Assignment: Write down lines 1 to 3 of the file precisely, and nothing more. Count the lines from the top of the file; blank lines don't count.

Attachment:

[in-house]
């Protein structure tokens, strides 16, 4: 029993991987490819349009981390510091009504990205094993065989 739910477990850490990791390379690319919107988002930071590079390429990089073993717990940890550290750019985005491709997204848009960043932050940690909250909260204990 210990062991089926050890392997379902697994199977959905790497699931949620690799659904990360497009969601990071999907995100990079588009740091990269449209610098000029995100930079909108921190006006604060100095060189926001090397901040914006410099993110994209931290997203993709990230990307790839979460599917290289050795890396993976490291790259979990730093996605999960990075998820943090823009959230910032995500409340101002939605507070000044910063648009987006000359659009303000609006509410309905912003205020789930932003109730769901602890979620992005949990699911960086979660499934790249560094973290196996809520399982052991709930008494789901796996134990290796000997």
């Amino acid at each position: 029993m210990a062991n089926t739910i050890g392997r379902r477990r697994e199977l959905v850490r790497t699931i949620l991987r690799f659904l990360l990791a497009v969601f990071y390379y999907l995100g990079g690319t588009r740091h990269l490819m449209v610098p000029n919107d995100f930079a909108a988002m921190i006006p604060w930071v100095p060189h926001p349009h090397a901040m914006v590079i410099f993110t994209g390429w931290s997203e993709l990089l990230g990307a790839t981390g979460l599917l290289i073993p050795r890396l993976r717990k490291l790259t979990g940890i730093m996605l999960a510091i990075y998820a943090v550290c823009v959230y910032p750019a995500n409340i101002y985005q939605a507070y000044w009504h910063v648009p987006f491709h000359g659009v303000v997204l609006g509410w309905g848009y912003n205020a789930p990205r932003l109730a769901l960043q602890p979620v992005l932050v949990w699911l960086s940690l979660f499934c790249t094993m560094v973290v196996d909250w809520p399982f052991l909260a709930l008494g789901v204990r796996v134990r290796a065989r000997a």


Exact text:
[in-house]
């Protein structure tokens, strides 16, 4: 029993991987490819349009981390510091009504990205094993065989 739910477990850490990791390379690319919107988002930071590079390429990089073993717990940890550290750019985005491709997204848009960043932050940690909250909260204990 210990062991089926050890392997379902697994199977959905790497699931949620690799659904990360497009969601990071999907995100990079588009740091990269449209610098000029995100930079909108921190006006604060100095060189926001090397901040914006410099993110994209931290997203993709990230990307790839979460599917290289050795890396993976490291790259979990730093996605999960990075998820943090823009959230910032995500409340101002939605507070000044910063648009987006000359659009303000609006509410309905912003205020789930932003109730769901602890979620992005949990699911960086979660499934790249560094973290196996809520399982052991709930008494789901796996134990290796000997």
């Amino acid at each position: 029993m210990a062991n089926t739910i050890g392997r379902r477990r697994e199977l959905v850490r790497t699931i949620l991987r690799f659904l990360l990791a497009v969601f990071y390379y999907l995100g990079g690319t588009r740091h990269l490819m449209v610098p000029n919107d995100f930079a909108a988002m921190i006006p604060w930071v100095p060189h926001p349009h090397a901040m914006v590079i410099f993110t994209g390429w931290s997203e993709l990089l990230g990307a790839t981390g979460l599917l290289i073993p050795r890396l993976r717990k490291l790259t979990g940890i730093m996605l999960a510091i990075y998820a943090v550290c823009v959230y910032p750019a995500n409340i101002y985005q939605a507070y000044w009504h910063v648009p987006f491709h000359g659009v303000v997204l609006g509410w309905g848009y912003n205020a789930p990205r932003l109730a769901l960043q602890p979620v992005l932050v949990w699911l960086s940690l979660f499934c790249t094993m560094v973290v196996d909250w809520p399982f052991l909260a709930l008494g789901v204990r796996v134990r290796a065989r000997a």